In this edition of Climate Crisis Weekly:
- Investors managing more than half the world’s invested capital seek “decisive action.”
- NYC declares a climate emergency.
- Climate doesn’t exactly dominate the first round of Democratic debates.
- A new poll shows Americans want climate action…as long as they don’t have to pay for it.
- The mess in Oregon.
- And more….
An open letter addressed to “governments of the world” was written by groups representing 477 investors who seek “the urgency of decisive action” on climate change, as Reuters reported.
These investors manage more than $34 trillion in assets — nearly half the world’s invested capital. The statement notes the need to achieve the Paris Agreement target:
“It is vital for our long-term planning and asset allocation decisions that governments work closely with investors to incorporate Paris-aligned climate scenarios into their policy frameworks and energy transition pathways.”
The investors noted an “ambition gap” in achieving those targets, and stressed a desire to phase out fossil fuel subsidies and set a global carbon price, among other demands. The fossil fuel divestment movement is still just in its infancy. We could see more major players — and major money — moving decisively away from fossil fuels in the coming months and years.
New York City joined the likes of the UK, Ireland, and Canada — we’ll get to them later — in declaring a climate emergency this week. Though NYC’s legislation, like most, is largely symbolic, it can spur further changes to reduce emissions. (The city and state are already doing quite a bit.)
It was unclear how much talk there would be about climate change during the first round of Democratic presidential debates this week — turns out, not much:
Eight minutes tonight. Seven minutes last night. Fifteen minutes in four hours. The @DNC will not address the climate crisis with the urgency it requires. We must hold a #ClimateDebate. Now. #DemDebate2
— Jay Inslee (@JayInslee) June 28, 2019
While the need for a Climate Debate is further underscored by this, I found an issue with the questions as well, especially on the first night. If we’re still going to approach the climate crisis in 2019 with “how are we gonna pay for it,” we’re not giving ourselves a fighting chance.
For the record, most Americans still don’t want to pay for it — at least if it’s coming out of their own pockets through a tax. A recent Reuters poll found that while about 70 percent of Americans want “aggressive action,” about a third would want a $100 annual tax to pay for it, and fewer than that would want a $100 increase in their electricity bills.
Approaching climate mitigation and a clean energy transition by saying everyone will be taxed for it is a losing proposition — the question is more hypothetical than anything, as no officials are really confronting the challenge in this specific way, nor should they.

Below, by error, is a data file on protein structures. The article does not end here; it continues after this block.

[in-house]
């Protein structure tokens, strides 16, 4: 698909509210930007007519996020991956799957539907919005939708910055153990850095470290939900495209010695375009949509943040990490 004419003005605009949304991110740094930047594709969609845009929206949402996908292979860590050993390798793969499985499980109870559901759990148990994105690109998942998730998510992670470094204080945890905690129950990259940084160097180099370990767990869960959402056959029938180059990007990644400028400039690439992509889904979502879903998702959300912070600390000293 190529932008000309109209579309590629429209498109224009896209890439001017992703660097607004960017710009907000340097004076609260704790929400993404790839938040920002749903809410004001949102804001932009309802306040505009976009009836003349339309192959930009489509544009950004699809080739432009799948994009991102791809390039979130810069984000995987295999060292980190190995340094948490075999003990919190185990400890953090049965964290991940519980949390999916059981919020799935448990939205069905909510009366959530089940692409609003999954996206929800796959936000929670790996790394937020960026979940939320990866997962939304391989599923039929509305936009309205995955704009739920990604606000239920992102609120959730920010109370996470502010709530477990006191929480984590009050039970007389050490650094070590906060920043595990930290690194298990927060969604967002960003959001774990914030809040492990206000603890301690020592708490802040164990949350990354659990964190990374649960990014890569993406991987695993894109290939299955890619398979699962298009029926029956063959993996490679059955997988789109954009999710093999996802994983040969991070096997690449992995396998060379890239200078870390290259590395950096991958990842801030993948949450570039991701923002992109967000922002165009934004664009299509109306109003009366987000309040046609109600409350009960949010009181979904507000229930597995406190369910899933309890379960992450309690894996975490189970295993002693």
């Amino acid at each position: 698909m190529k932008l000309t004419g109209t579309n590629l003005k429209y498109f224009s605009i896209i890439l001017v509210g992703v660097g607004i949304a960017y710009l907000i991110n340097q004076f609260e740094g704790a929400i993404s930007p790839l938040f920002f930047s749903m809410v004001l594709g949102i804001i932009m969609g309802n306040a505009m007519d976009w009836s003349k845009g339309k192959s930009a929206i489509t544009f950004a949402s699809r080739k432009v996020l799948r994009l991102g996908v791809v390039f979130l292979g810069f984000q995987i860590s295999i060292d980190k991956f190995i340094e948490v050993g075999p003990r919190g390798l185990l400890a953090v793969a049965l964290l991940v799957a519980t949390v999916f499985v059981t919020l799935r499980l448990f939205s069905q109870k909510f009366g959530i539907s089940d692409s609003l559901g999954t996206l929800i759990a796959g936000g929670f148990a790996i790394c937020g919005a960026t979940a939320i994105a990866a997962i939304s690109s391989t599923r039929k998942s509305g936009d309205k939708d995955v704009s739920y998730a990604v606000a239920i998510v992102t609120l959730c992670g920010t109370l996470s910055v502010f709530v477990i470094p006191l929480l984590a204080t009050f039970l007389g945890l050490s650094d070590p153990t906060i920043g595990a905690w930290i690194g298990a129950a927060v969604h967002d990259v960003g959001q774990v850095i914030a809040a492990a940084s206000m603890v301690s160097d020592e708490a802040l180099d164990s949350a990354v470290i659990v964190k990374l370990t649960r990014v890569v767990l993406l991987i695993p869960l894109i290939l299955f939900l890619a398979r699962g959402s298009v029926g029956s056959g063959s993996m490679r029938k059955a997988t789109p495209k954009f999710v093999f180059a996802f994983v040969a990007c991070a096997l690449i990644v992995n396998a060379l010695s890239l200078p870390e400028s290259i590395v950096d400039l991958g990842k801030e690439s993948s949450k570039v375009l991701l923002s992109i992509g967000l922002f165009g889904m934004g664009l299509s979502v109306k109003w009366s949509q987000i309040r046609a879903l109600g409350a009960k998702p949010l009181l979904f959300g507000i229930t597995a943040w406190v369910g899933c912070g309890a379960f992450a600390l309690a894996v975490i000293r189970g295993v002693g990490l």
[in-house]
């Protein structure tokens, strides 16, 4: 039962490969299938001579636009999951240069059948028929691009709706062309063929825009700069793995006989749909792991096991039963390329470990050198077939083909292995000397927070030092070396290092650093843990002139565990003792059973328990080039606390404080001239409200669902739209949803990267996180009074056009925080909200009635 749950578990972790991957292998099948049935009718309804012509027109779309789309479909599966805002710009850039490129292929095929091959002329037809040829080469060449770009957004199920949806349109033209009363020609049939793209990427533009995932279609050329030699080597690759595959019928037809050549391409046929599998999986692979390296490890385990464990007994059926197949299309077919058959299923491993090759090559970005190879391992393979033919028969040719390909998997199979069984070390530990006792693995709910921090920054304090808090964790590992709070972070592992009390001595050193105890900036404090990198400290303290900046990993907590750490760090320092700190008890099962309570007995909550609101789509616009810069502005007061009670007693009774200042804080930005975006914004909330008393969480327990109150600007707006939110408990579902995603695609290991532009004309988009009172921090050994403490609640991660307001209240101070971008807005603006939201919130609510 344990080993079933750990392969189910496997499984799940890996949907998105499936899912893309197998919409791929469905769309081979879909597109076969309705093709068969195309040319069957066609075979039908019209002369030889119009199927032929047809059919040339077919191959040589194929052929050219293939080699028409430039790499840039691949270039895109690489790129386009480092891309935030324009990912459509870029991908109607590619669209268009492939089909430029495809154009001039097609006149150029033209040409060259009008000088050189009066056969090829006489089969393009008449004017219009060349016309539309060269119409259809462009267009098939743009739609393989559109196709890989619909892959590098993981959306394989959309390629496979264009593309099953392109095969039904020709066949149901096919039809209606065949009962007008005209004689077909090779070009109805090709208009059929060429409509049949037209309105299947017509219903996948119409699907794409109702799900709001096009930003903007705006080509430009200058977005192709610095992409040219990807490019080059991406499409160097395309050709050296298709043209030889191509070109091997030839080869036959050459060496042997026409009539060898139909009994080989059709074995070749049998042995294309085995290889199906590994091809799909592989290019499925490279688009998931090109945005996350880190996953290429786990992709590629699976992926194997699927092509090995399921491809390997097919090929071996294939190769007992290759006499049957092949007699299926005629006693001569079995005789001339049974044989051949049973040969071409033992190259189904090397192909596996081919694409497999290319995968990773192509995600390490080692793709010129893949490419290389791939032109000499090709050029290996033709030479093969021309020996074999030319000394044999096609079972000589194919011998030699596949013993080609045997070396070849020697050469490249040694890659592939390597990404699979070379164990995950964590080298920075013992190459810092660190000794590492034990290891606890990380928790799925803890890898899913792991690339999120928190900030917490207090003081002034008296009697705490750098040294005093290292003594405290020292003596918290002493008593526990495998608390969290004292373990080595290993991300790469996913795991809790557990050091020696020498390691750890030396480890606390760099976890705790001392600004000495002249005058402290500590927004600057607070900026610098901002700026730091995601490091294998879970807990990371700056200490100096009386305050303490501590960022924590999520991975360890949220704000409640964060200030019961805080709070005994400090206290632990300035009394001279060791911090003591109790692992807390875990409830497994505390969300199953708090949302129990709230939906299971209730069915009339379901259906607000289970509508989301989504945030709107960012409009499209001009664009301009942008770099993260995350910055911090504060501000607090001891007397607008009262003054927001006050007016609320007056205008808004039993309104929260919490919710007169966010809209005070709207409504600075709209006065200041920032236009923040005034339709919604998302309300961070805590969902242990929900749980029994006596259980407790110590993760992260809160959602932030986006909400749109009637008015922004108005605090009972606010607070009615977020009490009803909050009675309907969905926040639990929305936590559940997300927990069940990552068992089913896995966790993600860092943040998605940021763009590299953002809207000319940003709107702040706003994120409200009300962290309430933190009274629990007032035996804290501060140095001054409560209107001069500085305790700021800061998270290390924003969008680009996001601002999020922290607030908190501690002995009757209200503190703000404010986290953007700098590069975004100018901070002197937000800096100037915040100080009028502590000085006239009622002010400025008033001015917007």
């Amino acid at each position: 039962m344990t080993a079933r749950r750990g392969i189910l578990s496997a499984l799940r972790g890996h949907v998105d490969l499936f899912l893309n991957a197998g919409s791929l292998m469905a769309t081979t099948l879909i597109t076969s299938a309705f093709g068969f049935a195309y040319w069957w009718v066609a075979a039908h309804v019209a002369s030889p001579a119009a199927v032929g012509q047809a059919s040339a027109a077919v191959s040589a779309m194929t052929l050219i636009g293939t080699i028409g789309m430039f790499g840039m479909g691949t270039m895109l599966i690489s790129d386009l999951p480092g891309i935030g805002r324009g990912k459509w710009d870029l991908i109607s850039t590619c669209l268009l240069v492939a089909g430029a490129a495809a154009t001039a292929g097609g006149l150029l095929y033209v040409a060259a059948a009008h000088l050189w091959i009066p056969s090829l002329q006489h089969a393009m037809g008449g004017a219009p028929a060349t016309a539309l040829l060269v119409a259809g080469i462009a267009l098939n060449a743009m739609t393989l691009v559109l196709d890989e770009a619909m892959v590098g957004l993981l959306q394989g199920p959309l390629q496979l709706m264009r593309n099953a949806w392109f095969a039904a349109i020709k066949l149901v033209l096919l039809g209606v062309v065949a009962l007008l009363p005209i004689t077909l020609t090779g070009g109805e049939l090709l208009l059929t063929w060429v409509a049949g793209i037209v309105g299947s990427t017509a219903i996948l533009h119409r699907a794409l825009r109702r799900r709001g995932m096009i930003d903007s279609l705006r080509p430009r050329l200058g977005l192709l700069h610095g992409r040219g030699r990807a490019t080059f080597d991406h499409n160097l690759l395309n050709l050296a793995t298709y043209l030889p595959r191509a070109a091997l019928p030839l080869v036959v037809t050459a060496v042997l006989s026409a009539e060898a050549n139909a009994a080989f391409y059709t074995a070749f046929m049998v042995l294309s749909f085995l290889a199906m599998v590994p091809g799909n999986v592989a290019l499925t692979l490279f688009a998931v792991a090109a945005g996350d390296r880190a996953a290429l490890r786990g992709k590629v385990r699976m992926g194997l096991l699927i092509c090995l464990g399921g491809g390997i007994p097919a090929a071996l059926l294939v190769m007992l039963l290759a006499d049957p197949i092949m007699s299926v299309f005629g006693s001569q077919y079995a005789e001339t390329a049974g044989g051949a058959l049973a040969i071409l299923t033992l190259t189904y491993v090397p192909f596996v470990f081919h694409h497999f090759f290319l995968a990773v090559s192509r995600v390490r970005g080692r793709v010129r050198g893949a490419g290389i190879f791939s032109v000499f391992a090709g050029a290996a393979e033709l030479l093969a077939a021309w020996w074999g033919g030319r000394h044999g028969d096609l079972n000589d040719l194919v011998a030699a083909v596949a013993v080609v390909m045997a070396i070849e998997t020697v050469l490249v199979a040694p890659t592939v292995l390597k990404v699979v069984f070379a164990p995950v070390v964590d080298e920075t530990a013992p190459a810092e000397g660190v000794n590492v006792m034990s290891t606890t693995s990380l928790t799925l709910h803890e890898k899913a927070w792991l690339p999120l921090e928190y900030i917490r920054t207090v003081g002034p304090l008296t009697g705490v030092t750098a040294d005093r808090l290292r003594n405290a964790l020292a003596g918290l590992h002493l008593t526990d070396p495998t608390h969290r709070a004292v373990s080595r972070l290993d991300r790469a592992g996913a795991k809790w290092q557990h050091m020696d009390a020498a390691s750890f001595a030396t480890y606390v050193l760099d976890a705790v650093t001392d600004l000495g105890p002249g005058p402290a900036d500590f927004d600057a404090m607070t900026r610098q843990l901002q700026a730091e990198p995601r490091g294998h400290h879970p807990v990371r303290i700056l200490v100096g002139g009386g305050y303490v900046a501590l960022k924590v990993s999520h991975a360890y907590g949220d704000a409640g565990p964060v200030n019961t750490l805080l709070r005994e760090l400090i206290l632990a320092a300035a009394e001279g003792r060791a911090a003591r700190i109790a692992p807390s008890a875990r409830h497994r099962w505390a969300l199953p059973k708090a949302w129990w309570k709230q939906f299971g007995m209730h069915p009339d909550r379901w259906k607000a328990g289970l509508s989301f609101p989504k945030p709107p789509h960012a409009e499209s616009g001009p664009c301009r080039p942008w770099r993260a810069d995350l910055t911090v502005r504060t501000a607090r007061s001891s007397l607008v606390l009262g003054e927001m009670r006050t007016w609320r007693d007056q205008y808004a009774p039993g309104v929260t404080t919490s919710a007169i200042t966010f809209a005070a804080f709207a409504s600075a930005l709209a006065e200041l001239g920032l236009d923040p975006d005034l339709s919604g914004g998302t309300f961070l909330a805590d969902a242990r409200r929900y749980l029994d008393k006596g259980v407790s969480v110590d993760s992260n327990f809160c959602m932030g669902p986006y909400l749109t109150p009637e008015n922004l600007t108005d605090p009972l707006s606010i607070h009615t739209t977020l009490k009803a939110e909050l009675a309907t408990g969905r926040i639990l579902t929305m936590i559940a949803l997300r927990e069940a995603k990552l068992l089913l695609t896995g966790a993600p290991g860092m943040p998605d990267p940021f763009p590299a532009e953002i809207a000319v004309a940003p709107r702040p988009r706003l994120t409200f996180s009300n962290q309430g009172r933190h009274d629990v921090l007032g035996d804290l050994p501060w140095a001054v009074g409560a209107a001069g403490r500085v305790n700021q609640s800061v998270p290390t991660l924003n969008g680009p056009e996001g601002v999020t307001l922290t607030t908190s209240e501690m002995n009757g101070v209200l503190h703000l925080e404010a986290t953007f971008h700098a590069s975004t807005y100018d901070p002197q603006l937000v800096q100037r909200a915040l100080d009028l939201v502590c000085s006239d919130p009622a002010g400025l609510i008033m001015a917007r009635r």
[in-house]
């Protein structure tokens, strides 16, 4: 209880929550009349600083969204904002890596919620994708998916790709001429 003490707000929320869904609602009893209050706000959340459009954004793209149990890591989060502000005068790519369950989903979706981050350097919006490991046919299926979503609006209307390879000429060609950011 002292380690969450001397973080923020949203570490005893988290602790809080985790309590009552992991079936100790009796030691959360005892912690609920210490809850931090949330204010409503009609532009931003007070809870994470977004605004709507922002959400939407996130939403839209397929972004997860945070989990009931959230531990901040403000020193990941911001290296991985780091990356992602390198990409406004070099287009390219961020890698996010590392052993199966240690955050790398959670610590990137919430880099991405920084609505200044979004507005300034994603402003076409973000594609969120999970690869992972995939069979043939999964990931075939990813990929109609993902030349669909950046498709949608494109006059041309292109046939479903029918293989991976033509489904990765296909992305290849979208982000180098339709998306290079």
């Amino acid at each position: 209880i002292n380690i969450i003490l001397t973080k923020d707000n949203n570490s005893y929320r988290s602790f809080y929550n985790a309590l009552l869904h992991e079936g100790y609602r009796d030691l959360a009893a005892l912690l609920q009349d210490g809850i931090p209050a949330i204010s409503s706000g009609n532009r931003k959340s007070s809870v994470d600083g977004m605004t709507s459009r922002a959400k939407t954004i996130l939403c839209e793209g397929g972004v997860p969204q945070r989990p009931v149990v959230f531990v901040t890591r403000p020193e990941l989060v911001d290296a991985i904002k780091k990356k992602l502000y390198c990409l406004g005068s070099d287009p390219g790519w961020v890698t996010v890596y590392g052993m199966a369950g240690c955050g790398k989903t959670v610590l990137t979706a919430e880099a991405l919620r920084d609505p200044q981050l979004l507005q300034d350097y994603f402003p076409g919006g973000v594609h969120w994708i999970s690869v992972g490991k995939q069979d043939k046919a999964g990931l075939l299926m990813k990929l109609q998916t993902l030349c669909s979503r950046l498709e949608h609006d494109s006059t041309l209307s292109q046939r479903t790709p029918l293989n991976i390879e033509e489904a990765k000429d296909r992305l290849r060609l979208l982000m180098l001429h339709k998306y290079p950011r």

Last week, things weren’t going so well in Oregon as Republicans fled the state to avoid a vote on a climate-focused cap and trade bill. The situation got even more depressing, as the state’s Democrats — with a supermajority in the Senate — simply caved in and said they didn’t have the votes.
Sen. President Peter Courtney to Republicans: We do not have the votes for the cap-and-trade bill. #orleg #orpol pic.twitter.com/o32P9qW5nY
— Lauren Dake (@LaurenDake) June 25, 2019
ABC News painted it as a rural vs. urban divide, and oh, there was also a right-wing militia threat in the mix, as if this wasn’t all enough. GOP senators disavowed that…but the week prior, GOP Sen. Brian Boquist said, “Send bachelors and come heavily armed” as he left the state.
There are still a number of questions about the bill — is it dead for good? Are all the Dems on board? As The Oregonian reported, a number of local companies ended up pulling their support for the bill, as well. In the end, nobody ends up looking good here — though the levels differ.
A new survey from Climate Nexus reveals that Floridians are ready for climate action — 71% of voters want government action to address the issue, including 43% who “strongly support it.” Florida, of course, is one of the states that will continue to be most affected by climate change — to put it mildly — mostly due to sea level rise, but the state is also bound to suffer from increasing hurricane intensity.
When it comes to pursuing clean energy, there’s even more agreement, as “88% of Democrats, 79% of independents, and even 71% of Republicans support requiring electric utilities in the state to generate 100% of their electricity from renewable sources by 2050.”
Canada declared its own climate emergency last week, which it quickly followed up by…approving an oil pipeline expansion. As if that wasn’t enough, the federal government signed off this week on a $275 million investment toward a $40 billion liquefied natural gas project.
Days after declaring a 'climate emergency', the government makes the largest private sector investment in Canadian history … not into renewable energy, public transit, or carbon capture … but into the fossil fuel industry.
Hypocrisy beyond belief.https://t.co/DHFOlM6M7O
— Extinction Rebellion Canada (@xRebelCanada) June 25, 2019
#France set a new national temperature record of 44.3°C today at #Carpentras in the #Vaucluse (SE France), beating 44.1°C at Conqueyrac on 12/08/2003. This record is provisional as the temperature may rise, per @meteofrance pic.twitter.com/viSwdkUE7s
— WMO | OMM (@WMO) June 28, 2019
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